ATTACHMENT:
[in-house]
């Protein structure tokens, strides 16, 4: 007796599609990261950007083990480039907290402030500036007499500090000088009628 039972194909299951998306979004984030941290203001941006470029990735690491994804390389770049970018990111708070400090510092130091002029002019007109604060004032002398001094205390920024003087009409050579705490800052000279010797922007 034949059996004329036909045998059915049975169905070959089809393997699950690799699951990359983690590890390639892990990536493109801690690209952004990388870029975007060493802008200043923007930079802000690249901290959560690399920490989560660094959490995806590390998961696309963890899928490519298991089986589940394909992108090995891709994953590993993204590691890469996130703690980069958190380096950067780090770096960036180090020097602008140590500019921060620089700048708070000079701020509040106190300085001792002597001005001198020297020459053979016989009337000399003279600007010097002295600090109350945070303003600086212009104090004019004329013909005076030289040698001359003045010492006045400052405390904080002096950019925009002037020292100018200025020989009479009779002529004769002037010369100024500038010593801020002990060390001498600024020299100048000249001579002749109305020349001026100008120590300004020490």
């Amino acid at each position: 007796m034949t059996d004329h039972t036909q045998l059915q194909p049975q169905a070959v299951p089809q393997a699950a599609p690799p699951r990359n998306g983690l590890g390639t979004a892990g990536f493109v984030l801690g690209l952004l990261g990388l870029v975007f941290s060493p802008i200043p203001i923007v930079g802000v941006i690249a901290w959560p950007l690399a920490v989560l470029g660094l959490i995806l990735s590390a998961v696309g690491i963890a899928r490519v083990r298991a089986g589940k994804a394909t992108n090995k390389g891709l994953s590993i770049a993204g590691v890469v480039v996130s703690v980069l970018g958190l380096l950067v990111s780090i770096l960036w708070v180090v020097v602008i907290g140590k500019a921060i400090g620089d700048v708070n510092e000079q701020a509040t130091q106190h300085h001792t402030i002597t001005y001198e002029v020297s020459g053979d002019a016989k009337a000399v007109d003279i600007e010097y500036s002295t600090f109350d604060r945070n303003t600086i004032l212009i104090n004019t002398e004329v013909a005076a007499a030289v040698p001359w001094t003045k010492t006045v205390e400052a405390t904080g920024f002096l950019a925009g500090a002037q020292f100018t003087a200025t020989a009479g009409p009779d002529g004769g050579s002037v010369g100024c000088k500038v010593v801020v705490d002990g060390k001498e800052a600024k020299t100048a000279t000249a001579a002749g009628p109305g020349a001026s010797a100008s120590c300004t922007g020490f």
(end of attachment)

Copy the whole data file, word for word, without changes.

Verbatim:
[in-house]
């Protein structure tokens, strides 16, 4: 007796599609990261950007083990480039907290402030500036007499500090000088009628 039972194909299951998306979004984030941290203001941006470029990735690491994804390389770049970018990111708070400090510092130091002029002019007109604060004032002398001094205390920024003087009409050579705490800052000279010797922007 034949059996004329036909045998059915049975169905070959089809393997699950690799699951990359983690590890390639892990990536493109801690690209952004990388870029975007060493802008200043923007930079802000690249901290959560690399920490989560660094959490995806590390998961696309963890899928490519298991089986589940394909992108090995891709994953590993993204590691890469996130703690980069958190380096950067780090770096960036180090020097602008140590500019921060620089700048708070000079701020509040106190300085001792002597001005001198020297020459053979016989009337000399003279600007010097002295600090109350945070303003600086212009104090004019004329013909005076030289040698001359003045010492006045400052405390904080002096950019925009002037020292100018200025020989009479009779002529004769002037010369100024500038010593801020002990060390001498600024020299100048000249001579002749109305020349001026100008120590300004020490």
């Amino acid at each position: 007796m034949t059996d004329h039972t036909q045998l059915q194909p049975q169905a070959v299951p089809q393997a699950a599609p690799p699951r990359n998306g983690l590890g390639t979004a892990g990536f493109v984030l801690g690209l952004l990261g990388l870029v975007f941290s060493p802008i200043p203001i923007v930079g802000v941006i690249a901290w959560p950007l690399a920490v989560l470029g660094l959490i995806l990735s590390a998961v696309g690491i963890a899928r490519v083990r298991a089986g589940k994804a394909t992108n090995k390389g891709l994953s590993i770049a993204g590691v890469v480039v996130s703690v980069l970018g958190l380096l950067v990111s780090i770096l960036w708070v180090v020097v602008i907290g140590k500019a921060i400090g620089d700048v708070n510092e000079q701020a509040t130091q106190h300085h001792t402030i002597t001005y001198e002029v020297s020459g053979d002019a016989k009337a000399v007109d003279i600007e010097y500036s002295t600090f109350d604060r945070n303003t600086i004032l212009i104090n004019t002398e004329v013909a005076a007499a030289v040698p001359w001094t003045k010492t006045v205390e400052a405390t904080g920024f002096l950019a925009g500090a002037q020292f100018t003087a200025t020989a009479g009409p009779d002529g004769g050579s002037v010369g100024c000088k500038v010593v801020v705490d002990g060390k001498e800052a600024k020299t100048a000279t000249a001579a002749g009628p109305g020349a001026s010797a100008s120590c300004t922007g020490f």